When it comes to the allocation of resources for gene mapping projects for agricultural animals, "the horse is at the bottom of the barnyard pile," jokes Doug Antczak, VDM, PhD, director of the James A. Baker Institute for Animal Health at Cornell University. "If there were more money available, we'd be able to complete the project in about a year. As it stands, we'll probably finish it in three or four years."

If there is any advantage to lagging behind in terms of research, it is that equine geneticists can follow in the footsteps left by scientists working on mapping the genomes for other species, particularly humans.

"The sequencing of the human genome lent a huge amount of information to the horse research community," says Gérard Guérin, director of horse genomic research at the National Institute for Research on Animals in Jouy-en-Josas, France.

Bailey explains, "The more we studied the human genome, the more we realized that we could use it to predict the structure and organization of the horse genome. All of the genes on chromosome 9 in the horse, for example, are located on human chromosome 8." Similarities between the horse and human exist because throughout mammalian evolution, large chunks of genetic material have remained intact from species to species.

Genes, Chromosomes, and DNA
Every creature, including the horse, has a unique set of chemical blueprints that determines not only how it looks, but how every single cell in its body functions. These blueprints are contained in the animal's DNA. Specific segments of DNA make up genes, and genes, in turn, are neatly packaged within structures called chromosomes.
The human has 23 pairs of chromosomes; the horse has 32 pairs. According to Bailey, "We want to be able to know which genes are on each of these chromosomes in the horse, so this is the point of mapping them."

Mapping genes to their respective chromosomes is only half the battle. Once researchers know where the genes reside, they'll be better able to determine their functions. "We want to know how genes impact many aspects of equine health," Bailey explains. "We want to identify the hereditary components of developmental bone diseases, respiratory conditions, and reproductive disorders."

Equine scientists emphasize that cracking the equine genetic code is not an end in itself, but rather a means to an end. "The horse genome is a tool, just like a microscope, or a centrifuge, or any other tool in the lab," says Antczak, whose research involves understanding the interactions of the immune systems of mares and foals during gestation. "My projects require information and knowledge about immunology, reproduction, and genetics."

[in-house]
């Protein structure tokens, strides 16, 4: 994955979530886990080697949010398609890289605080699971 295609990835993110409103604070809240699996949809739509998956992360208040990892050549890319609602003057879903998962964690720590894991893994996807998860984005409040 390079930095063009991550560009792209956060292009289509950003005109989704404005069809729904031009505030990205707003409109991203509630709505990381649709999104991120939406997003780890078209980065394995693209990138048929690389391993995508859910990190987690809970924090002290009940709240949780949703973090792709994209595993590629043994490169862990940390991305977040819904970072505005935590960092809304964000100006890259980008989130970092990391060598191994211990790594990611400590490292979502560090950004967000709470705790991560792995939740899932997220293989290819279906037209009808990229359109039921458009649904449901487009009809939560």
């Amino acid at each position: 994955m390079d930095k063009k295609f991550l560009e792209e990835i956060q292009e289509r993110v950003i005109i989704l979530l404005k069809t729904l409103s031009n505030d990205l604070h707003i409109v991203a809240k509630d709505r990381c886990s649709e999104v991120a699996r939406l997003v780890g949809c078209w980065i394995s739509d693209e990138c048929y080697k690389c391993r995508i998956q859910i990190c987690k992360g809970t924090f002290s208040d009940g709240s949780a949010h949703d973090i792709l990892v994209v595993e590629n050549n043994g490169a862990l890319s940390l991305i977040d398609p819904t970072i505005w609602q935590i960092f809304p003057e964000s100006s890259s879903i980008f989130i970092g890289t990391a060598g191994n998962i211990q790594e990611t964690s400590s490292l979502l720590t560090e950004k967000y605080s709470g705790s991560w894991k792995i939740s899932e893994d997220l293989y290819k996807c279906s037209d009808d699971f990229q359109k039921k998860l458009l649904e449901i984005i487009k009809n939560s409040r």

Most of the scientists that comprise the International Equine Genome Workshop are not strictly equine geneticists by trade. In their own laboratories, Antczak explains, they spend the majority of their time working on their respective areas of research, which range from equine metabolic disorders to mammalian evolution.

"A lot of the Workshop members work on the horse genome project in their spare time, during the evening hours," Antczak notes. The scientists are willing to work overtime in the area of genetics, he says, because they need this information to make advances in their own areas of scientific research. At this point in the Workshop's history, Antczak says, "we're kind of like primitive man. We're in the tool-building stage. Once we've designed the tools we need, we're all going to go out and hunt different animals."

Bailey, whose research at the Gluck 1Center focuses on the interface of immunology with genetics in horses, agrees, saying, "The horse genome is a necessary research tool. Without it, I can't make progress in my research."

Nature vs Nurture
With the equine genome as a tool, Bailey believes, each of the equine researchers will be able to gain knowledge and understanding that will ultimately be used to improve the health and welfare of all horses.

Using the science of genetics to improve equine health is a noble quest, but there's a very real possibility that the same science eventually could be manipulated to enhance performance in the show ring or on the racetrack. Could a simple blood test or a hair sample be used to identify genetic markers for superior performance, allowing the wealthiest breeders to mass-produce horses of exceptional quality?